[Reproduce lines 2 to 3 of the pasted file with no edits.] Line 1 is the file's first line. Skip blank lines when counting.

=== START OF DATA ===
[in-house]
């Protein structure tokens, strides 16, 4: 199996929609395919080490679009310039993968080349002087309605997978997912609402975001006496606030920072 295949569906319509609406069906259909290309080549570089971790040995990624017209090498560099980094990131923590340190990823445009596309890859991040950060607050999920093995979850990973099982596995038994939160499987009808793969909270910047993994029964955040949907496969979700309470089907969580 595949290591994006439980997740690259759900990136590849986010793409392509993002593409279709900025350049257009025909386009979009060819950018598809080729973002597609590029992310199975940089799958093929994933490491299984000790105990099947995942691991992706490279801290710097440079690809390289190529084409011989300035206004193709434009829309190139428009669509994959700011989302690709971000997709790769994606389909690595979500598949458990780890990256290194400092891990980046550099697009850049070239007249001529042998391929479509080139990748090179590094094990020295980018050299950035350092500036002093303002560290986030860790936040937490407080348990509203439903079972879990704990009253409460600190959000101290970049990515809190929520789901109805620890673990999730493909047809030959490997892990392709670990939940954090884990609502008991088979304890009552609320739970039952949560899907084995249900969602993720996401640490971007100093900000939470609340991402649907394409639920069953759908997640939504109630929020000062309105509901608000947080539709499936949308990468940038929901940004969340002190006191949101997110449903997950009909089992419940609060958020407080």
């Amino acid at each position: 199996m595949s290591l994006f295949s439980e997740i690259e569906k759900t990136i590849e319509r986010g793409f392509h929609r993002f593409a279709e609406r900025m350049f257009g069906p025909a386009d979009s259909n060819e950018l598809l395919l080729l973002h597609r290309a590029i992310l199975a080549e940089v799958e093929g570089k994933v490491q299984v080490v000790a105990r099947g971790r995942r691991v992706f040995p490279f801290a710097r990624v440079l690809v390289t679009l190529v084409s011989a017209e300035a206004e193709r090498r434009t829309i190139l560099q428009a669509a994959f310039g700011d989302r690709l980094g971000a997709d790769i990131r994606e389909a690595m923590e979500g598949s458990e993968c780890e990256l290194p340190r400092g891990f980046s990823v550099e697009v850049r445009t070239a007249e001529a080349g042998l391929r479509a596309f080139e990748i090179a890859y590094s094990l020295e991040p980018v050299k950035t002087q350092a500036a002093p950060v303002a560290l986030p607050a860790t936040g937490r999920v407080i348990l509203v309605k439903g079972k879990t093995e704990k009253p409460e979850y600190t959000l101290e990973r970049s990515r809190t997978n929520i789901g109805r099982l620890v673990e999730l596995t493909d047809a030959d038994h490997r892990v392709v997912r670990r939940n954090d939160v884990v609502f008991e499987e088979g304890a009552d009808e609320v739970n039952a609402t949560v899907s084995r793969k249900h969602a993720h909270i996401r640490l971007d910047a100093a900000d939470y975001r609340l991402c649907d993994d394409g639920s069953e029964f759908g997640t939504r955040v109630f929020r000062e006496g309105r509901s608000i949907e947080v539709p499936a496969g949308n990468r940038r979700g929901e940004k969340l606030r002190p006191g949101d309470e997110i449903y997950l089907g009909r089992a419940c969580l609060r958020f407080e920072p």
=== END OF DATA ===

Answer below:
């Protein structure tokens, strides 16, 4: 199996929609395919080490679009310039993968080349002087309605997978997912609402975001006496606030920072 295949569906319509609406069906259909290309080549570089971790040995990624017209090498560099980094990131923590340190990823445009596309890859991040950060607050999920093995979850990973099982596995038994939160499987009808793969909270910047993994029964955040949907496969979700309470089907969580 595949290591994006439980997740690259759900990136590849986010793409392509993002593409279709900025350049257009025909386009979009060819950018598809080729973002597609590029992310199975940089799958093929994933490491299984000790105990099947995942691991992706490279801290710097440079690809390289190529084409011989300035206004193709434009829309190139428009669509994959700011989302690709971000997709790769994606389909690595979500598949458990780890990256290194400092891990980046550099697009850049070239007249001529042998391929479509080139990748090179590094094990020295980018050299950035350092500036002093303002560290986030860790936040937490407080348990509203439903079972879990704990009253409460600190959000101290970049990515809190929520789901109805620890673990999730493909047809030959490997892990392709670990939940954090884990609502008991088979304890009552609320739970039952949560899907084995249900969602993720996401640490971007100093900000939470609340991402649907394409639920069953759908997640939504109630929020000062309105509901608000947080539709499936949308990468940038929901940004969340002190006191949101997110449903997950009909089992419940609060958020407080």
């Amino acid at each position: 199996m595949s290591l994006f295949s439980e997740i690259e569906k759900t990136i590849e319509r986010g793409f392509h929609r993002f593409a279709e609406r900025m350049f257009g069906p025909a386009d979009s259909n060819e950018l598809l395919l080729l973002h597609r290309a590029i992310l199975a080549e940089v799958e093929g570089k994933v490491q299984v080490v000790a105990r099947g971790r995942r691991v992706f040995p490279f801290a710097r990624v440079l690809v390289t679009l190529v084409s011989a017209e300035a206004e193709r090498r434009t829309i190139l560099q428009a669509a994959f310039g700011d989302r690709l980094g971000a997709d790769i990131r994606e389909a690595m923590e979500g598949s458990e993968c780890e990256l290194p340190r400092g891990f980046s990823v550099e697009v850049r445009t070239a007249e001529a080349g042998l391929r479509a596309f080139e990748i090179a890859y590094s094990l020295e991040p980018v050299k950035t002087q350092a500036a002093p950060v303002a560290l986030p607050a860790t936040g937490r999920v407080i348990l509203v309605k439903g079972k879990t093995e704990k009253p409460e979850y600190t959000l101290e990973r970049s990515r809190t997978n929520i789901g109805r099982l620890v673990e999730l596995t493909d047809a030959d038994h490997r892990v392709v997912r670990r939940n954090d939160v884990v609502f008991e499987e088979g304890a009552d009808e609320v739970n039952a609402t949560v899907s084995r793969k249900h969602a993720h909270i996401r640490l971007d910047a100093a900000d939470y975001r609340l991402c649907d993994d394409g639920s069953e029964f759908g997640t939504r955040v109630f929020r000062e006496g309105r509901s608000i949907e947080v539709p499936a496969g949308n990468r940038r979700g929901e940004k969340l606030r002190p006191g949101d309470e997110i449903y997950l089907g009909r089992a419940c969580l609060r958020f407080e920072p």